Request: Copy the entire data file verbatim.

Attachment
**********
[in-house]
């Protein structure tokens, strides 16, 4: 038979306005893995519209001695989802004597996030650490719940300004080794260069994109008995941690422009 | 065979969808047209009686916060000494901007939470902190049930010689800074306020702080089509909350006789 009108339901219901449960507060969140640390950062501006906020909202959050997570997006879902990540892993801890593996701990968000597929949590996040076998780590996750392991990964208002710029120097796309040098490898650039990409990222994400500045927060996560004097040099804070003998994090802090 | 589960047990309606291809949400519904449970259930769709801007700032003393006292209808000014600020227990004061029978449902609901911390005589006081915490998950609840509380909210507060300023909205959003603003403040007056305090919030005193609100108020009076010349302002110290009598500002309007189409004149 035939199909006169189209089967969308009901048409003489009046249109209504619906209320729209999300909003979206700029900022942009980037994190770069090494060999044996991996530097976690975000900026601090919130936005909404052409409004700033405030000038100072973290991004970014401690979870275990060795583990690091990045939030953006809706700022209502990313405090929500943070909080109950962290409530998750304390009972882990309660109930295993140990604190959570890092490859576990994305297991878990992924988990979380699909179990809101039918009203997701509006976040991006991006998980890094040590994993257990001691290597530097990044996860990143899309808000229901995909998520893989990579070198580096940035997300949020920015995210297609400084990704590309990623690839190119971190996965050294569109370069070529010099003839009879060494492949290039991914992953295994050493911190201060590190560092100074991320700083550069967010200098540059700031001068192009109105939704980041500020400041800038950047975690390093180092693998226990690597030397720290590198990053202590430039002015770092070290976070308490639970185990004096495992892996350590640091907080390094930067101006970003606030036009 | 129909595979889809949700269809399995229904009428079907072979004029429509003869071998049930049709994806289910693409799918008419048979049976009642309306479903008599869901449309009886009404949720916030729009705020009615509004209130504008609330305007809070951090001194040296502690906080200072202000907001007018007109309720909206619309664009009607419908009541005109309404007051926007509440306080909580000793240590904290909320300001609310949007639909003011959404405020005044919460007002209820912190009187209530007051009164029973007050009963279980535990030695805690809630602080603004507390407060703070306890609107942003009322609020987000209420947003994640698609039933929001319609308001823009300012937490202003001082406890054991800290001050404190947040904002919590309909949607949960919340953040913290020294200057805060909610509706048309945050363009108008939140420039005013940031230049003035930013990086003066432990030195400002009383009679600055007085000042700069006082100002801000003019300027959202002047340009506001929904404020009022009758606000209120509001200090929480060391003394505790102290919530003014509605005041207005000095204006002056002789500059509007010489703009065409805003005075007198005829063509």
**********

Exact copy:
[in-house]
């Protein structure tokens, strides 16, 4: 038979306005893995519209001695989802004597996030650490719940300004080794260069994109008995941690422009 | 065979969808047209009686916060000494901007939470902190049930010689800074306020702080089509909350006789 009108339901219901449960507060969140640390950062501006906020909202959050997570997006879902990540892993801890593996701990968000597929949590996040076998780590996750392991990964208002710029120097796309040098490898650039990409990222994400500045927060996560004097040099804070003998994090802090 | 589960047990309606291809949400519904449970259930769709801007700032003393006292209808000014600020227990004061029978449902609901911390005589006081915490998950609840509380909210507060300023909205959003603003403040007056305090919030005193609100108020009076010349302002110290009598500002309007189409004149 035939199909006169189209089967969308009901048409003489009046249109209504619906209320729209999300909003979206700029900022942009980037994190770069090494060999044996991996530097976690975000900026601090919130936005909404052409409004700033405030000038100072973290991004970014401690979870275990060795583990690091990045939030953006809706700022209502990313405090929500943070909080109950962290409530998750304390009972882990309660109930295993140990604190959570890092490859576990994305297991878990992924988990979380699909179990809101039918009203997701509006976040991006991006998980890094040590994993257990001691290597530097990044996860990143899309808000229901995909998520893989990579070198580096940035997300949020920015995210297609400084990704590309990623690839190119971190996965050294569109370069070529010099003839009879060494492949290039991914992953295994050493911190201060590190560092100074991320700083550069967010200098540059700031001068192009109105939704980041500020400041800038950047975690390093180092693998226990690597030397720290590198990053202590430039002015770092070290976070308490639970185990004096495992892996350590640091907080390094930067101006970003606030036009 | 129909595979889809949700269809399995229904009428079907072979004029429509003869071998049930049709994806289910693409799918008419048979049976009642309306479903008599869901449309009886009404949720916030729009705020009615509004209130504008609330305007809070951090001194040296502690906080200072202000907001007018007109309720909206619309664009009607419908009541005109309404007051926007509440306080909580000793240590904290909320300001609310949007639909003011959404405020005044919460007002209820912190009187209530007051009164029973007050009963279980535990030695805690809630602080603004507390407060703070306890609107942003009322609020987000209420947003994640698609039933929001319609308001823009300012937490202003001082406890054991800290001050404190947040904002919590309909949607949960919340953040913290020294200057805060909610509706048309945050363009108008939140420039005013940031230049003035930013990086003066432990030195400002009383009679600055007085000042700069006082100002801000003019300027959202002047340009506001929904404020009022009758606000209120509001200090929480060391003394505790102290919530003014509605005041207005000095204006002056002789500059509007010489703009065409805003005075007198005829063509």